March 2022





1. Voluntary improvements to temporary incapacity benefits provided for in a collective bargaining agreement do not apply to sick leave for COVID-19

The Supreme Court has held that a voluntary improvement in a collective bargaining agreement that meant workers’ temporary incapacity pay was supplemented so that they were entitled to up to 100% of the regulatory base for the month prior to the sick leave for temporary incapacity does not apply to workers whose temporary incapacity is a result of COVID-19. The temporary incapacity caused by COVID-19 likened to that caused by a work accident, but exclusively for the purposes of the benefits payable to the worker in the social security system.

2. Long-term temporary worker’s refusal to accept a part-time permanent contract does not amount to resignation

The Supreme Court has held that following a string of temporary employment contracts with one employer, a worker’s decision not to accept the employer’s offer to make him a permanent part-time worker (to acknowledge his status as a permanent intermittent worker) did not imply that he had resigned and therefore that his employment relationship with the company had ended. The Supreme Court therefore held that the employer’s failure to recall the worker constituted a dismissal.

3. Permanent intermittent employees have 20 days to initiate a claim for dismissal once they become aware that they have not been recalled even if they are on sick leave

The Supreme Court has held that when a permanent intermittent employee is on sick leave and their employer fails to recall them to work, the time limit to initiate a dismissal claim begins to run when the employee should have become aware that they have not been recalled (in this particular case at the start of the school year) and not after the employee’s sick leave when the employer refuses the employee’s request to return to work.

4. Prorating extra pay when prohibited in a collective bargaining agreement means the employer is still liable for its payment [even if the agreement does not set out the consequences of breaching the prohibition]

The Supreme Court has held that when a collective bargaining agreement prohibits an employer from prorating extra pay or simply establishes that it must be paid in July and December each year, the employer must comply with this provision and cannot prorate the payments in the employees’ monthly salary. In this case, the judge held that although the specific collective bargaining agreement did not establish the consequences of breaching this prohibition, the employer would still be liable for the extra pay as the prorated monthly amounts could not be considered as payment of the extra pay.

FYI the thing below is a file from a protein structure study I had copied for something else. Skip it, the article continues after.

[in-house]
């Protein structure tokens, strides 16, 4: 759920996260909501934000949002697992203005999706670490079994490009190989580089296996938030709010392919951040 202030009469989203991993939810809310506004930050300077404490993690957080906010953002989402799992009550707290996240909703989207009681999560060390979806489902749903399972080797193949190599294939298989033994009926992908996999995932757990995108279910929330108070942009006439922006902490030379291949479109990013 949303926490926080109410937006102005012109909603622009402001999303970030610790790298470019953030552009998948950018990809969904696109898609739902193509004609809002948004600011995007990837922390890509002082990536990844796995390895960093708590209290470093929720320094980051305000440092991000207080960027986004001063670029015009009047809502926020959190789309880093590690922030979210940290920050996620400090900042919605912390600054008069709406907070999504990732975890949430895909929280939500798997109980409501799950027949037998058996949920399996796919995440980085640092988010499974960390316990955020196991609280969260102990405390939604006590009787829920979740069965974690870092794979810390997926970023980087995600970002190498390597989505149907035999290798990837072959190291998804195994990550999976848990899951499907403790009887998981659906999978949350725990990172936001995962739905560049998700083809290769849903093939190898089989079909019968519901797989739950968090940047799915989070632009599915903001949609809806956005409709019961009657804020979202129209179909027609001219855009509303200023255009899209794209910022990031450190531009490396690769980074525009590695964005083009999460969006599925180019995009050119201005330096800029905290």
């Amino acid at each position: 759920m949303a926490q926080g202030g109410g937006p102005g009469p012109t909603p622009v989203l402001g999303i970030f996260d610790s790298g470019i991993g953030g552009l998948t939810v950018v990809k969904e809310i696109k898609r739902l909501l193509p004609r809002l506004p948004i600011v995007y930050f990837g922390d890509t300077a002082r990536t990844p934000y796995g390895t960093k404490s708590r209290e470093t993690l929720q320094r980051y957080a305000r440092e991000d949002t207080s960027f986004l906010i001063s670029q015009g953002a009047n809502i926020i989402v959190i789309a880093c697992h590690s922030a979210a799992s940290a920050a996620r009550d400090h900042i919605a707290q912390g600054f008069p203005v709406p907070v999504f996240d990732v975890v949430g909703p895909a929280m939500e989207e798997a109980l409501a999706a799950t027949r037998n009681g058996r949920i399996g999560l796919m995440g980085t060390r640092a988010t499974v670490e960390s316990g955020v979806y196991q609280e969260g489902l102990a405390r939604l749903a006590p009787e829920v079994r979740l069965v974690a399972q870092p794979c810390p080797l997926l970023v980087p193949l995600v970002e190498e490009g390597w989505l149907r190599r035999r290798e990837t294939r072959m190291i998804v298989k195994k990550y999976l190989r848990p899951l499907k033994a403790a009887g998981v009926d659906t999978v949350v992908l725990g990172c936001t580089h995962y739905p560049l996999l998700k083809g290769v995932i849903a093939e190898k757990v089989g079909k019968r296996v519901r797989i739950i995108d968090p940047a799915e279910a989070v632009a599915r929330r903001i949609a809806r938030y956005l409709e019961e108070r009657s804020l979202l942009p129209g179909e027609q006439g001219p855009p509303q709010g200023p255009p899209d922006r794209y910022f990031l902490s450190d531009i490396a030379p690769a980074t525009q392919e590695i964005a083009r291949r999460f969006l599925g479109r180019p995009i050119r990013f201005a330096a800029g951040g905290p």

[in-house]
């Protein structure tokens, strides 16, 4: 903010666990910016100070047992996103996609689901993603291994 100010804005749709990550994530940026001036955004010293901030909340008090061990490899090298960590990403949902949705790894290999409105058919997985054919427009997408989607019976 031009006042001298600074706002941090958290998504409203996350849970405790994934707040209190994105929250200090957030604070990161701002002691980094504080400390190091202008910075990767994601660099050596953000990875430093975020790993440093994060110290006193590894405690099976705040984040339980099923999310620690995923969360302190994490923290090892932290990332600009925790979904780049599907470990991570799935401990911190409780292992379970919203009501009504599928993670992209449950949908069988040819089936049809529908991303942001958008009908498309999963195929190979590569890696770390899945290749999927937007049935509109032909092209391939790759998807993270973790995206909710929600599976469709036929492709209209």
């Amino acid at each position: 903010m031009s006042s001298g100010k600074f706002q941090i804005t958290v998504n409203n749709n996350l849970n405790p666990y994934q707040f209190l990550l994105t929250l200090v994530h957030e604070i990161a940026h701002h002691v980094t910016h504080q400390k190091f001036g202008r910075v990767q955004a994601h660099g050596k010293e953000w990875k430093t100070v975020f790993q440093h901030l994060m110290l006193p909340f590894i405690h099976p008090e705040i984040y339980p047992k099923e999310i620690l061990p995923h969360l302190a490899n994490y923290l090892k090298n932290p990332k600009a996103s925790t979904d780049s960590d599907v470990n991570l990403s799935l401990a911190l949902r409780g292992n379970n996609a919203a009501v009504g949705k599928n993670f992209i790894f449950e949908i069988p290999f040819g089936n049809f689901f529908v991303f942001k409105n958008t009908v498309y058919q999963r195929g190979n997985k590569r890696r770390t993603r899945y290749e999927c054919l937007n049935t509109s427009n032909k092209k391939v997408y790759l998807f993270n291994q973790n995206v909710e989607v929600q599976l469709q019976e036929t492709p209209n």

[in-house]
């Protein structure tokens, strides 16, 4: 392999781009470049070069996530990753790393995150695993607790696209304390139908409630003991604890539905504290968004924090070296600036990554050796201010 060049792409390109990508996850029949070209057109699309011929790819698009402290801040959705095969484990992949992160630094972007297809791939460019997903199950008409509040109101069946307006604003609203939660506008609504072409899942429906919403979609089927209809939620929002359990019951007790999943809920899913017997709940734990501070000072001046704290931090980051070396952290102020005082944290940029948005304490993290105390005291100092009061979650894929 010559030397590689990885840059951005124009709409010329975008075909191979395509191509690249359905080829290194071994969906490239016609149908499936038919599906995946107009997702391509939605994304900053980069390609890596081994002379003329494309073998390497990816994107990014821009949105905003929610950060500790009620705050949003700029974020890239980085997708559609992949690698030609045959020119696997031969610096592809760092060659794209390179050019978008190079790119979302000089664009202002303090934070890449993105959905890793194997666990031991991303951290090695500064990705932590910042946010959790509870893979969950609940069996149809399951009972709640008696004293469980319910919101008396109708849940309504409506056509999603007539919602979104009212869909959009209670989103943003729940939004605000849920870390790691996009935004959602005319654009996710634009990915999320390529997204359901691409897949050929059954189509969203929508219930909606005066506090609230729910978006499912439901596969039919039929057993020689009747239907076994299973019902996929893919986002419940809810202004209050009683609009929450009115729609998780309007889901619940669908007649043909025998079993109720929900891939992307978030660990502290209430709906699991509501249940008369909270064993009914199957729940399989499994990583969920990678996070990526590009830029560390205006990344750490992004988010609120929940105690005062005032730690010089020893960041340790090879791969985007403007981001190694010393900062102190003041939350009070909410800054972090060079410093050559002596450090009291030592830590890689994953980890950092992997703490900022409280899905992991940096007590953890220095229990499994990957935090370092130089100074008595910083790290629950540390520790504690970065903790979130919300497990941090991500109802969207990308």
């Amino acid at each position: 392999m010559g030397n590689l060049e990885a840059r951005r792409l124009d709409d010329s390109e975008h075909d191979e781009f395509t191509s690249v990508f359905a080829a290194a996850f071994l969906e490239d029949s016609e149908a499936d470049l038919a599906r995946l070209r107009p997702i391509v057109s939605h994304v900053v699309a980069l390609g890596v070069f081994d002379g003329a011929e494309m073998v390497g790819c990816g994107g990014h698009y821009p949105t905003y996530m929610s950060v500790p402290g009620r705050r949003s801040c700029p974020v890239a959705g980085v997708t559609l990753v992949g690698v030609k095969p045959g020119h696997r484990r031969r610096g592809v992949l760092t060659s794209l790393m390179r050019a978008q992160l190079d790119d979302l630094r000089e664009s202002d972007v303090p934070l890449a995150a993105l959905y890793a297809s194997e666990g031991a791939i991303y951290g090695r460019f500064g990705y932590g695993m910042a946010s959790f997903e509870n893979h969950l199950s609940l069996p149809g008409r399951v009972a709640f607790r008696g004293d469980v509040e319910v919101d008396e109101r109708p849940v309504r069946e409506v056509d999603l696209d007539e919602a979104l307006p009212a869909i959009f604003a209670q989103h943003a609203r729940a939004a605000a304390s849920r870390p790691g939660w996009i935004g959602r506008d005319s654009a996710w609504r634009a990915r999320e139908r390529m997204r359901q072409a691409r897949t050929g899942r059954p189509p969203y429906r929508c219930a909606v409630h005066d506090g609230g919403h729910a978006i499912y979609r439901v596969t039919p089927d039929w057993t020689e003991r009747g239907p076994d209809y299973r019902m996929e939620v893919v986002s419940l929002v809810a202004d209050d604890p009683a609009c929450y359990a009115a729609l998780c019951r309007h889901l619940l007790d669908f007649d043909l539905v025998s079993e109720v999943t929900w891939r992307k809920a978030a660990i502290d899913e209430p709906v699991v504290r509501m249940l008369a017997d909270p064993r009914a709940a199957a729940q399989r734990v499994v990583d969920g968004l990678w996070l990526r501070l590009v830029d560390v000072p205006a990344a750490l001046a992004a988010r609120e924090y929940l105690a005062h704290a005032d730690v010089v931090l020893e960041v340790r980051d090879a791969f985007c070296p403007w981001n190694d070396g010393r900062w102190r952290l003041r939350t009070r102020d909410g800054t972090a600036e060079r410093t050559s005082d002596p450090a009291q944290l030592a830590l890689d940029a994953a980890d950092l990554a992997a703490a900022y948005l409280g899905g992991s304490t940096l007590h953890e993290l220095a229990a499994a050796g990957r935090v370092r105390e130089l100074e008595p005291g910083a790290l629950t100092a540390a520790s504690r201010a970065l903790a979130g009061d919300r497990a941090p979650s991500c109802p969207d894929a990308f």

5. Employer’s refusal to allow an employee to rejoin after a voluntary leave of absence is not a dismissal if it does not have any vacancies

The Supreme Court has held that an employer’s refusal of an employee’s request to return to work following a voluntary leave of absence because it did not have any vacancies cannot be considered a dismissal. In this case, although the workplace that the employee was assigned to had closed down, the company had other workplaces and therefore the employee would be able to work in one of them as soon as there was an appropriate vacancy. In the meantime the contractual relationship between the employer and employee would remain intact.

6. New hires in one workplace do not affect objective dismissals carried out in another workplace

The Supreme Court has held that a company could carry out objective dismissals in one of its workplaces for organisational and production reasons after it lost the only client it worked for in that workplace, and at the same time hire new employees in another of its workplaces in a different location but in the same province.

7. Dismissal of a pregnant domestic worker declared null even though the employer did not know she was pregnant

The Supreme Court has declared that pregnant workers are protected from all types of dismissals, even when the employer does not know that they are pregnant .

8. Spanish Data Protection Agency fines Spanish Amazon subsidiary EUR 2 million for requiring police clearance certificates from self-employed delivery drivers

A Spanish subsidiary of the Amazon group has been fined EUR 2 million for breaching data protection regulations. The subsidiary was fined for requesting delivery drivers for police clearance certificates during the contracting process, despite there being no legal basis for the request. This lack of a legal basis meant that the consent that the delivery drivers’ gave to sharing this information was invalid.


In case of any doubts or comments, please do not hesitate to contact


Mario Barros


Juan Reyes


Ana Alos


Raúl Boo


Jesús R. Mercader



The information contained in this Newsletter is of a general nature and does not constitute legal advice